Choose to Live with Hope and Optimism

Toby Hazlewood

How to create a life filled with possibility and opportunity

Photo by dylan nolte on Unsplash

Playing the lottery is a fool’s game, but I can’t resist buying a ticket now and again.

Statistically the chances of winning are similar to the odds of picking up a specific grain of sand on the beach — but someone’s got to win, right? An excellent story in Wired looking at the psychology of lotteries highlights that the main thing that drives people to play the lottery is a desire to escape the feeling of being poor. I'd go as far as to say it's a way of trying to escape all such feelings of powerlessness and despondency about life.

I’ve long since given up believing that a lottery jackpot will make my life complete. I don’t really believe in shortcuts, hacks or get rich quick schemes. There’s no way around hard work and following the process.

But there’s a tiny shred of hope and possibility that comes from having that slip of paper in my wallet with a few random numbers printed on it. Right up until I check it against the winning numbers, there’s hope that I might have won.

Hope is a powerful force.

Hope in all things

We all drift to a place of despondency and desperation from time to time. Whether we're navigating the seasonal affective disorder or seasonal depression brought on by the dark nights of winter, or reeling from the fallout of another political drama, our mood can be affected by the things going on around us more than we'd like.

It’s easier to see all the things that aren’t working out as we hoped, noting where we’ve tried and failed or were rejected or ignored. When efforts aren’t immediately rewarded or recognised it’s easy to lose faith.

At times like these we want to feel hope and optimism for the future. This is when I’m more likely to buy a lottery ticket — I’m clutching at anything that might offer a shred of hope, no matter how slim the odds may be.

Maybe, just maybe I’ll win this time.

In moments of objectivity I realise that of course, hope and possibility don’t just hinge on multi-million-to-one chances. They’re threaded through each and every day.

The trick to living a life strewn with possibilities and hope, or so it seems to me, is to view each thing we do as another reason to feel hope for the future.

Each of us sows seeds of hope and possibility into our lives in the things we do and say each day.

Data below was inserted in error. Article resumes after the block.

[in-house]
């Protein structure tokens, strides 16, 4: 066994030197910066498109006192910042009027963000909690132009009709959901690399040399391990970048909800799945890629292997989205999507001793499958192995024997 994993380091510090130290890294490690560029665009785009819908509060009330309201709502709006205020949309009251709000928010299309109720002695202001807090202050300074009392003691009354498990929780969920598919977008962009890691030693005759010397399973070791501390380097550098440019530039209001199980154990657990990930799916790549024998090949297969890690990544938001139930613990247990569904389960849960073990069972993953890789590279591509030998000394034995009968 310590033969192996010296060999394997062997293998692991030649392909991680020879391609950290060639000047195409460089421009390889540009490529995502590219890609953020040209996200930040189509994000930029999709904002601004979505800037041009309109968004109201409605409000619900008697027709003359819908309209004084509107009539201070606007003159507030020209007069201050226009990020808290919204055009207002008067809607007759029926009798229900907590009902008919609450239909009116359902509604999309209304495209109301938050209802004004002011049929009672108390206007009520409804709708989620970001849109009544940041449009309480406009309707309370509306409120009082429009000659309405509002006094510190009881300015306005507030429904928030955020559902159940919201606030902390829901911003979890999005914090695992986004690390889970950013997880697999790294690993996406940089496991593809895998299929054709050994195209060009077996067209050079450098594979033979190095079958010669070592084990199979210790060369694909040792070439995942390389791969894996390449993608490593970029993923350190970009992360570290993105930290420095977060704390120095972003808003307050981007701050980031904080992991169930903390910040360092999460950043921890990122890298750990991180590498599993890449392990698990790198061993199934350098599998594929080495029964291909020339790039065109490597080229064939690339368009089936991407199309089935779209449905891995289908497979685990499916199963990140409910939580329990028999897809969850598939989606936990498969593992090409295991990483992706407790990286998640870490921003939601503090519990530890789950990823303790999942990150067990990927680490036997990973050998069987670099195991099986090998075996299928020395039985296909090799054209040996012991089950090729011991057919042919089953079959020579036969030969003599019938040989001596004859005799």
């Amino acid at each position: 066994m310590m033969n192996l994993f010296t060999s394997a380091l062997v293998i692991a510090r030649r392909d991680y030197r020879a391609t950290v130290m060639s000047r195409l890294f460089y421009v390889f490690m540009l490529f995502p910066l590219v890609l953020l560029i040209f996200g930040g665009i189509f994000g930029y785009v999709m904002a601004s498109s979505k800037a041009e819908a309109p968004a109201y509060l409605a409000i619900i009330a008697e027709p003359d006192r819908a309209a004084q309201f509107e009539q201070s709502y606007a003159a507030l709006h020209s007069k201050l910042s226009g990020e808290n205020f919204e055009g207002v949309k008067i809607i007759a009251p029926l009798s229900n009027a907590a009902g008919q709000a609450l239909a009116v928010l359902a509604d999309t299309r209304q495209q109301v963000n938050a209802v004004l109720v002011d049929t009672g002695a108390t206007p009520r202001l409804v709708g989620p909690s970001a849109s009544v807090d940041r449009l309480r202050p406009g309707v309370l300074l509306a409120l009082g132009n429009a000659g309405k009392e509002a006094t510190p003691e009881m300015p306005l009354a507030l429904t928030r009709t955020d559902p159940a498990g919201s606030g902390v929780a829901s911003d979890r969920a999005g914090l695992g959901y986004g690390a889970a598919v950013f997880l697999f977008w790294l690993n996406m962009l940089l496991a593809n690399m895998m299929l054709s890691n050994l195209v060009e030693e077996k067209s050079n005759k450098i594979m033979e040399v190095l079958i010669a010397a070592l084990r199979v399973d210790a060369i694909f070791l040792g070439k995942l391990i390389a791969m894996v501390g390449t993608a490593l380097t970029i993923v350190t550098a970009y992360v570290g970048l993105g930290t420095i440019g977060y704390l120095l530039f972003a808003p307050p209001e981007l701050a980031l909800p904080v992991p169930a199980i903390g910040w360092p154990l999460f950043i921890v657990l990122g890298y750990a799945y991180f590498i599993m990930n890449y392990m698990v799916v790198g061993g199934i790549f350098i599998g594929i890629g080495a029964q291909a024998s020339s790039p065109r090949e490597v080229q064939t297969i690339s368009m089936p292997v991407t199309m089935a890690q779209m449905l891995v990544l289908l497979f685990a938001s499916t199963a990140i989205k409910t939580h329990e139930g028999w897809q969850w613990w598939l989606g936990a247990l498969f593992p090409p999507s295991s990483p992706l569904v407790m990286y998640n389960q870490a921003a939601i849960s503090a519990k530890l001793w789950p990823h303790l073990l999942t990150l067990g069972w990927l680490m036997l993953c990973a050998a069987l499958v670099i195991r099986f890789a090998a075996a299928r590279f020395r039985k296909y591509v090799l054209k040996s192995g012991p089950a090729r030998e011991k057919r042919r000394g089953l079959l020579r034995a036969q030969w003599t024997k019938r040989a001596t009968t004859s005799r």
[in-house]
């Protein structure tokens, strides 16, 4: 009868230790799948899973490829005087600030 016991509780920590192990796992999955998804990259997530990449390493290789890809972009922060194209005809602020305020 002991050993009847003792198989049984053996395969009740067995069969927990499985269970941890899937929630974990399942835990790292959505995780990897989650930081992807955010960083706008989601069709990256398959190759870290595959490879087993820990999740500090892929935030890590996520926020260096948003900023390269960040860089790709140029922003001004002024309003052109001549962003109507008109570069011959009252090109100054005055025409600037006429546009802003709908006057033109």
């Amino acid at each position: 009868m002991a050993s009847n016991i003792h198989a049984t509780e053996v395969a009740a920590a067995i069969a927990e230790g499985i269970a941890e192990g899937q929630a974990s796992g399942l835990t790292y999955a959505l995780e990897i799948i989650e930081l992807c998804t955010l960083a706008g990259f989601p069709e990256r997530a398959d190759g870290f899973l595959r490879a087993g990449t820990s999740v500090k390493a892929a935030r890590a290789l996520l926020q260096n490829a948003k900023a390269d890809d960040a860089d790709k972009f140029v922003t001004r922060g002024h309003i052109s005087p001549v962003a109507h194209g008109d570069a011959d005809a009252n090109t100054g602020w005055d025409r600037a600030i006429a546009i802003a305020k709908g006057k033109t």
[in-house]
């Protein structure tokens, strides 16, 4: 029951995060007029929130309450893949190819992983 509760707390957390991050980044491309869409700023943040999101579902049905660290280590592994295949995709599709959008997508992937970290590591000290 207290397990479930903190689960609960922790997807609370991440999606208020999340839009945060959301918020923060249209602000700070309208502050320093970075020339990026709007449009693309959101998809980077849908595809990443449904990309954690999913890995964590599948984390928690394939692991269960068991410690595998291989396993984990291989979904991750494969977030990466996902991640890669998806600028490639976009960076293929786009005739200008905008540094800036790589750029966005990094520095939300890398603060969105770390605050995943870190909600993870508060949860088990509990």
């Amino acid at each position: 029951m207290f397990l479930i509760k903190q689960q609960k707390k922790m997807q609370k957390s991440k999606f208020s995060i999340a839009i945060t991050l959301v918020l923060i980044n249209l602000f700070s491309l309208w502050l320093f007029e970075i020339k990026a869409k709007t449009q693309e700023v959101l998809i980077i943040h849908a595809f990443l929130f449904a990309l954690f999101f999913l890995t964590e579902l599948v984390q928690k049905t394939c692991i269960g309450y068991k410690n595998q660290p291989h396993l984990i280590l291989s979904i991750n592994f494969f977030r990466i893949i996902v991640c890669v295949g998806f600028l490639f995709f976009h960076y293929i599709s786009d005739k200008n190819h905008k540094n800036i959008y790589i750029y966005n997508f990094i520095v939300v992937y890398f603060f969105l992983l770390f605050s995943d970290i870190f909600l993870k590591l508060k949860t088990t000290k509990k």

• Writing and publishing a story to the world is a chance to connect with readers who might be moved, entertained or helped by our words. That story may go viral, it might lead to bigger opportunities or simply result in an email of thanks. There is little hope of any of these outcomes if we don’t publish in the first place.
  • Smiling at a passer-by or striking up a conversation might lead to a new friendship. At the very least it will brighten a stranger’s day just a little. Hope of a friendlier, more connected society doesn’t exist until we smile or open the conversation.
  • Reading a book or listening to a podcast might sow the seed of a new idea or yield a nugget of wisdom that helps us to solve a problem down the line. It may stimulate an idea within us or inspire us to take action towards a new cause.
  • Investing money today might mean we can fund a future opportunity or meet an unforeseen expense for us or our family.
  • Kind gestures and loving words shared generously with our loved ones service and strengthen our bonds, helping relationships grow and flourish for the long term.
  • Working out and eating healthily preserve our health, giving us the best chance possible of living long and happy lives. We make sacrifices in the moment in the hope of a healthier future.

It enables another lens through which to view our lives — to consider that everything we do today is an opportunity to create growth, opportunity and improvement for the future. Each action can be a source of hope for the future.

Where there’s life, there’s hope

Often the times when we most want to feel hope, to believe that there is hope of a better future are the times when it's the hardest to muster. This story on suggests lots of different coping techniques and strategies for living with hope or finding ways to engender a spirit of hopefulness in how we live. But perhaps one of the most illuminating and telling pointers offered in the piece is the idea that we'd do well to remember that sometimes it's just really hard to feel hopeful - it doesn't come on demand, and it's not always easy. To remember that might be what we need to keep in mind at times when all hope seems lost.

It's also helpful if we can try and keep our view narrow - on the here and now, on today.

Every day is a chance to make a difference to our lives and in others’ lives too.

When refugees trek for hundreds of miles to flee from war, persecution or famine, it’s with a sense of hope and possibility for a brighter future. There may be danger at their backs but it’s the promise of a safer, happier and brighter future that drives them forwards in hope.

Such extreme examples demonstrate how hope can be a powerful driver for bettering our lives.

In our lives of first-world privilege, we may still be driven by exasperation, despondency or a desire for a better life. We can grasp at the statistically unlikely possibilities presented by a lottery ticket that might just change our lives forever.

Alternatively, we can view each step towards our goal as one more reason to feel hope and optimism.

Take the steps towards the light. Sow the seeds of possibility that may flourish into something bigger and better.

Give yourself reason to hope for tomorrow through your actions today.

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